When entering the first Paul Smith shop replica - a claustrophobic space and little bigger than a box bedroom - the realisation of how much the eclectic designer has achieved hits instantaneously.
Dissimilar to most designers, Smith fell into fashion by circumstance. His ambition lay with racing cycling but when fate forbid his dreams after an accident, Smith flung himself into a warehouse job. At 17, after meetings with many of the neighbouring art college students, Smith established a keen interest in fashion, making displays for and landing a buying role for the warehouse.
The focus that falls to brand’s origins may be limited but what it lacks in capacity it makes up for in intimacy. A brief explanatory note written by Smith himself accompanies each object from the founding days, adding a touch of the designer’s personal charm that can be acknowledged throughout the exhibition.
Guided into the next room, Smith’s voice bounces around the space walled with mirrors and film on loop. “A lot of people look but they don’t see” is the line that resonates above the rest, giving a little insight into the designer’s philosophical side amidst the usual wit and charisma.
Smith’s exhibition notes wryly state, “I have a desk which I have never sat at. The only tidy surface in my office is a huge rosewood table that is always empty…The office is the equivalent of my brain.” Looking around the reproduction of Smith’s office, the remark certainly lacks any exaggeration. An archaic desktop Apple Mac sits among disjointed memorabilia gathered internationally then randomly plonked in chaos upon Smith’s desk. Books are piled high and crammed into crevices. Accumulations of vinyl records similarly scatter the floor. The array of wonderful and mysterious objects comes together to create an interesting, yet acutely chaotic, masterpiece. And it’s this masterpiece in which Smith draws inspiration from when creating a collection. The irony in which is that when contemplating Paul Smith signatures, such as a classic suit with its pop-coloured lining, you would never fathom Smith as a first class hoarder but the exhibition evidently indicates otherwise.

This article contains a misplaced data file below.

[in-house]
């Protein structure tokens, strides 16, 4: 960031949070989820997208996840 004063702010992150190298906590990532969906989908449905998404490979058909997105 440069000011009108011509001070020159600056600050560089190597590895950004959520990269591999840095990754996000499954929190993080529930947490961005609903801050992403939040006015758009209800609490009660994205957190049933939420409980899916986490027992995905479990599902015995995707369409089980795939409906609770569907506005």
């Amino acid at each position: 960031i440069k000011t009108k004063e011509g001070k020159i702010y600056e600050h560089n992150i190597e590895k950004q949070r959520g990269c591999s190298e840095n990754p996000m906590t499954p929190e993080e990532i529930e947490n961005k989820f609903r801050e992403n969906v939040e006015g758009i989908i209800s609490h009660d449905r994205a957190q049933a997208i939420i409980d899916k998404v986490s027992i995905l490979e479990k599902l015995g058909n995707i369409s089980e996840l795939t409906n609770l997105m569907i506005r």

Hello, My Name Is Paul Smith opens up a digestible portion of both Smith’s creative and personal life to the public. It captures the very essence of his passion for photography, travel and his relationship with his wife Pauline. Fans will be elated to realise Smith admires them as much as they are in admiration of him – it’s plain to see from the collection of letters of admiration that have been cherished by the designer and subsequently plastered across the walls of the exhibition. Less may be more in most cases but Paul Smith is the exception.